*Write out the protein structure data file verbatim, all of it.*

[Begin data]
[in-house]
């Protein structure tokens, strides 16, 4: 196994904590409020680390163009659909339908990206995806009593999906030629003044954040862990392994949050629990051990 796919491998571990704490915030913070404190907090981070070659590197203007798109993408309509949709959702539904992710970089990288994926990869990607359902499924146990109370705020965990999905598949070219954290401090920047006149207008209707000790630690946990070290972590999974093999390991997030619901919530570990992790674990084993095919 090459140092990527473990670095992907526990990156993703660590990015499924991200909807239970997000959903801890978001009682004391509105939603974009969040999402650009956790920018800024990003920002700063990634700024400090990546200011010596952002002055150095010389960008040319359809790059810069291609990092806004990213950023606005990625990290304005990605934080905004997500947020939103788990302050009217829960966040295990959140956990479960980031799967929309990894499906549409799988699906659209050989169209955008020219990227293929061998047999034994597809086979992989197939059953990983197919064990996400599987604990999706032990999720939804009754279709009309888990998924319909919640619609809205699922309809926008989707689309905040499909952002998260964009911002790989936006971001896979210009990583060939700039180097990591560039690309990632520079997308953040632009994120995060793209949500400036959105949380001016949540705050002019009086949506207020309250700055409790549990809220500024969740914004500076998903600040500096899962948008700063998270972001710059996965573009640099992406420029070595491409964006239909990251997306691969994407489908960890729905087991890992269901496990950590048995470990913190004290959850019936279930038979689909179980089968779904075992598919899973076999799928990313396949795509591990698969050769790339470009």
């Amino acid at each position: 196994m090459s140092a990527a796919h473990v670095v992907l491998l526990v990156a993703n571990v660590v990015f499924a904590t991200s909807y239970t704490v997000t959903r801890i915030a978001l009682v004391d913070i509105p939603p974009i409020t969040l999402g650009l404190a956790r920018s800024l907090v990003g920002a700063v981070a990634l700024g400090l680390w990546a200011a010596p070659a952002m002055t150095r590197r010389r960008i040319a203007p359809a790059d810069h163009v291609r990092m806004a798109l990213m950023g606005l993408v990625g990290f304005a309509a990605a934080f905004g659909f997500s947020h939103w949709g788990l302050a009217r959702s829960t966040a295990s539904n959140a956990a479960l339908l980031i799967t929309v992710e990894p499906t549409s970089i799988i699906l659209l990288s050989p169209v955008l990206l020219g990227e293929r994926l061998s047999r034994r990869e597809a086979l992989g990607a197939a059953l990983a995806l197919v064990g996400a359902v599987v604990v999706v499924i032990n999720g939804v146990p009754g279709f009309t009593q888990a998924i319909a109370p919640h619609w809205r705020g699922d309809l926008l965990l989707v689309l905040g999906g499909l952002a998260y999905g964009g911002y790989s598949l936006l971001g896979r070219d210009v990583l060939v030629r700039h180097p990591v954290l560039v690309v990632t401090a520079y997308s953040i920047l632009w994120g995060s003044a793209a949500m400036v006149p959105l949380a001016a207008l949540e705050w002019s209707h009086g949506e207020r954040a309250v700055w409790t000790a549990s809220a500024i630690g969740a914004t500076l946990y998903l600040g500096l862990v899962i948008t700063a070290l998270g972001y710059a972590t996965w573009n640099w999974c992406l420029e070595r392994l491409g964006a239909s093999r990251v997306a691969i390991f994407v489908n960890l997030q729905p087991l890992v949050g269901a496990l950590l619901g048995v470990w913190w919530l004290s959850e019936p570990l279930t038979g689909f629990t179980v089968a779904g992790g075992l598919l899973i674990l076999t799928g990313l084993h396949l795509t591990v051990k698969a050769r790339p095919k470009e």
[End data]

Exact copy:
[in-house]
């Protein structure tokens, strides 16, 4: 196994904590409020680390163009659909339908990206995806009593999906030629003044954040862990392994949050629990051990 796919491998571990704490915030913070404190907090981070070659590197203007798109993408309509949709959702539904992710970089990288994926990869990607359902499924146990109370705020965990999905598949070219954290401090920047006149207008209707000790630690946990070290972590999974093999390991997030619901919530570990992790674990084993095919 090459140092990527473990670095992907526990990156993703660590990015499924991200909807239970997000959903801890978001009682004391509105939603974009969040999402650009956790920018800024990003920002700063990634700024400090990546200011010596952002002055150095010389960008040319359809790059810069291609990092806004990213950023606005990625990290304005990605934080905004997500947020939103788990302050009217829960966040295990959140956990479960980031799967929309990894499906549409799988699906659209050989169209955008020219990227293929061998047999034994597809086979992989197939059953990983197919064990996400599987604990999706032990999720939804009754279709009309888990998924319909919640619609809205699922309809926008989707689309905040499909952002998260964009911002790989936006971001896979210009990583060939700039180097990591560039690309990632520079997308953040632009994120995060793209949500400036959105949380001016949540705050002019009086949506207020309250700055409790549990809220500024969740914004500076998903600040500096899962948008700063998270972001710059996965573009640099992406420029070595491409964006239909990251997306691969994407489908960890729905087991890992269901496990950590048995470990913190004290959850019936279930038979689909179980089968779904075992598919899973076999799928990313396949795509591990698969050769790339470009």
């Amino acid at each position: 196994m090459s140092a990527a796919h473990v670095v992907l491998l526990v990156a993703n571990v660590v990015f499924a904590t991200s909807y239970t704490v997000t959903r801890i915030a978001l009682v004391d913070i509105p939603p974009i409020t969040l999402g650009l404190a956790r920018s800024l907090v990003g920002a700063v981070a990634l700024g400090l680390w990546a200011a010596p070659a952002m002055t150095r590197r010389r960008i040319a203007p359809a790059d810069h163009v291609r990092m806004a798109l990213m950023g606005l993408v990625g990290f304005a309509a990605a934080f905004g659909f997500s947020h939103w949709g788990l302050a009217r959702s829960t966040a295990s539904n959140a956990a479960l339908l980031i799967t929309v992710e990894p499906t549409s970089i799988i699906l659209l990288s050989p169209v955008l990206l020219g990227e293929r994926l061998s047999r034994r990869e597809a086979l992989g990607a197939a059953l990983a995806l197919v064990g996400a359902v599987v604990v999706v499924i032990n999720g939804v146990p009754g279709f009309t009593q888990a998924i319909a109370p919640h619609w809205r705020g699922d309809l926008l965990l989707v689309l905040g999906g499909l952002a998260y999905g964009g911002y790989s598949l936006l971001g896979r070219d210009v990583l060939v030629r700039h180097p990591v954290l560039v690309v990632t401090a520079y997308s953040i920047l632009w994120g995060s003044a793209a949500m400036v006149p959105l949380a001016a207008l949540e705050w002019s209707h009086g949506e207020r954040a309250v700055w409790t000790a549990s809220a500024i630690g969740a914004t500076l946990y998903l600040g500096l862990v899962i948008t700063a070290l998270g972001y710059a972590t996965w573009n640099w999974c992406l420029e070595r392994l491409g964006a239909s093999r990251v997306a691969i390991f994407v489908n960890l997030q729905p087991l890992v949050g269901a496990l950590l619901g048995v470990w913190w919530l004290s959850e019936p570990l279930t038979g689909f629990t179980v089968a779904g992790g075992l598919l899973i674990l076999t799928g990313l084993h396949l795509t591990v051990k698969a050769r790339p095919k470009e």